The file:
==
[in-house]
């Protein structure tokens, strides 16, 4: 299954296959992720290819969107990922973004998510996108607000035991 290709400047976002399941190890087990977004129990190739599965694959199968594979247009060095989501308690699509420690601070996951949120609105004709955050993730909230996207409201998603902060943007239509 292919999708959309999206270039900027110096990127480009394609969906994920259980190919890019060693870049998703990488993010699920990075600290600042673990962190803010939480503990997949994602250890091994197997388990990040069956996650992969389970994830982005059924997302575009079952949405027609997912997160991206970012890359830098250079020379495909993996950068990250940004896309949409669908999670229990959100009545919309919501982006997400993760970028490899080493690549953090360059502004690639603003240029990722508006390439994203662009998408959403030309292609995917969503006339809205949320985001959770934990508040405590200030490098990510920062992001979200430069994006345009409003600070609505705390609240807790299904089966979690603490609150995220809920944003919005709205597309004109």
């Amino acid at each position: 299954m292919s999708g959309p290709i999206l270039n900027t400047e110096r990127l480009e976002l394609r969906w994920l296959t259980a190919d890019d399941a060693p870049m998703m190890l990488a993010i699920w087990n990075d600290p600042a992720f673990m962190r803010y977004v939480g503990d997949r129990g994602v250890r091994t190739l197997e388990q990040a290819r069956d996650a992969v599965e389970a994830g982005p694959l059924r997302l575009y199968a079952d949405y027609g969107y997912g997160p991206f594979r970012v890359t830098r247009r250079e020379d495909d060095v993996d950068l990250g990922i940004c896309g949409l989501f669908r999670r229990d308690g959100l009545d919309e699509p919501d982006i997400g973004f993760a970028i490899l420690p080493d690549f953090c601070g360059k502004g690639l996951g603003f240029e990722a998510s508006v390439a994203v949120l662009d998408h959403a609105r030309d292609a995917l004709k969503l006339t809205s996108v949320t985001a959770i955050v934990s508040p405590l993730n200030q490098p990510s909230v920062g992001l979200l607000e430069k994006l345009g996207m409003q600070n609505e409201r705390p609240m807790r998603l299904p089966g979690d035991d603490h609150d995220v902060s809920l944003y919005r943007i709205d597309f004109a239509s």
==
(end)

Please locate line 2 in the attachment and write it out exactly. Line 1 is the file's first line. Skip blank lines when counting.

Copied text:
């Protein structure tokens, strides 16, 4: 299954296959992720290819969107990922973004998510996108607000035991 290709400047976002399941190890087990977004129990190739599965694959199968594979247009060095989501308690699509420690601070996951949120609105004709955050993730909230996207409201998603902060943007239509 292919999708959309999206270039900027110096990127480009394609969906994920259980190919890019060693870049998703990488993010699920990075600290600042673990962190803010939480503990997949994602250890091994197997388990990040069956996650992969389970994830982005059924997302575009079952949405027609997912997160991206970012890359830098250079020379495909993996950068990250940004896309949409669908999670229990959100009545919309919501982006997400993760970028490899080493690549953090360059502004690639603003240029990722508006390439994203662009998408959403030309292609995917969503006339809205949320985001959770934990508040405590200030490098990510920062992001979200430069994006345009409003600070609505705390609240807790299904089966979690603490609150995220809920944003919005709205597309004109």